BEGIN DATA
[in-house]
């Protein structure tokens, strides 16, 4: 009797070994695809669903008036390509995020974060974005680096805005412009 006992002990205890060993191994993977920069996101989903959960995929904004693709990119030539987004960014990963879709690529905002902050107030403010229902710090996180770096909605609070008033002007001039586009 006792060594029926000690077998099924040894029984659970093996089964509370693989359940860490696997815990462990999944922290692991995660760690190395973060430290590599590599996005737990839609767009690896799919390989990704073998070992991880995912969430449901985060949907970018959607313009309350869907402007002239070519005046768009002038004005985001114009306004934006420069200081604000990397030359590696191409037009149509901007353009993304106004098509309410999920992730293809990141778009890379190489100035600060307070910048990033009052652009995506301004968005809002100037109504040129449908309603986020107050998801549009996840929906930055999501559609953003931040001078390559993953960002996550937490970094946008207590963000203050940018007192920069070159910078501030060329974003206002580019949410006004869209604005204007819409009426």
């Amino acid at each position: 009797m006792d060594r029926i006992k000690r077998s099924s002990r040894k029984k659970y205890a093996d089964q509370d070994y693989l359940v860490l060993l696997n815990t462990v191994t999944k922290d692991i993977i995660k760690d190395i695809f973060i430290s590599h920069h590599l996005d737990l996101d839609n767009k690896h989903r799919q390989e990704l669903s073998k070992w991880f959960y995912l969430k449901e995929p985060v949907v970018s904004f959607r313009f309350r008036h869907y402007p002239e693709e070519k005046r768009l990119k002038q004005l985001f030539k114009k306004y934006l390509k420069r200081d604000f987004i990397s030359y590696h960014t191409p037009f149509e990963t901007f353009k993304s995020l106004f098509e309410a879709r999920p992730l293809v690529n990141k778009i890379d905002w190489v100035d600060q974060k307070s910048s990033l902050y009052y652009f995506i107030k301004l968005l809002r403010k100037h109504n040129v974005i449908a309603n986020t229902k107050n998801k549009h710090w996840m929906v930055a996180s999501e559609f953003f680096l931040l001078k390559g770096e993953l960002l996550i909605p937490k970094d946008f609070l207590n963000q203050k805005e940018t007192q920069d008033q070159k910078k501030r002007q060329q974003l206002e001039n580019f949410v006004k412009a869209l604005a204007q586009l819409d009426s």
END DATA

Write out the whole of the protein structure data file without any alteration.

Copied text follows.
[in-house]
């Protein structure tokens, strides 16, 4: 009797070994695809669903008036390509995020974060974005680096805005412009 006992002990205890060993191994993977920069996101989903959960995929904004693709990119030539987004960014990963879709690529905002902050107030403010229902710090996180770096909605609070008033002007001039586009 006792060594029926000690077998099924040894029984659970093996089964509370693989359940860490696997815990462990999944922290692991995660760690190395973060430290590599590599996005737990839609767009690896799919390989990704073998070992991880995912969430449901985060949907970018959607313009309350869907402007002239070519005046768009002038004005985001114009306004934006420069200081604000990397030359590696191409037009149509901007353009993304106004098509309410999920992730293809990141778009890379190489100035600060307070910048990033009052652009995506301004968005809002100037109504040129449908309603986020107050998801549009996840929906930055999501559609953003931040001078390559993953960002996550937490970094946008207590963000203050940018007192920069070159910078501030060329974003206002580019949410006004869209604005204007819409009426």
């Amino acid at each position: 009797m006792d060594r029926i006992k000690r077998s099924s002990r040894k029984k659970y205890a093996d089964q509370d070994y693989l359940v860490l060993l696997n815990t462990v191994t999944k922290d692991i993977i995660k760690d190395i695809f973060i430290s590599h920069h590599l996005d737990l996101d839609n767009k690896h989903r799919q390989e990704l669903s073998k070992w991880f959960y995912l969430k449901e995929p985060v949907v970018s904004f959607r313009f309350r008036h869907y402007p002239e693709e070519k005046r768009l990119k002038q004005l985001f030539k114009k306004y934006l390509k420069r200081d604000f987004i990397s030359y590696h960014t191409p037009f149509e990963t901007f353009k993304s995020l106004f098509e309410a879709r999920p992730l293809v690529n990141k778009i890379d905002w190489v100035d600060q974060k307070s910048s990033l902050y009052y652009f995506i107030k301004l968005l809002r403010k100037h109504n040129v974005i449908a309603n986020t229902k107050n998801k549009h710090w996840m929906v930055a996180s999501e559609f953003f680096l931040l001078k390559g770096e993953l960002l996550i909605p937490k970094d946008f609070l207590n963000q203050k805005e940018t007192q920069d008033q070159k910078k501030r002007q060329q974003l206002e001039n580019f949410v006004k412009a869209l604005a204007q586009l819409d009426s």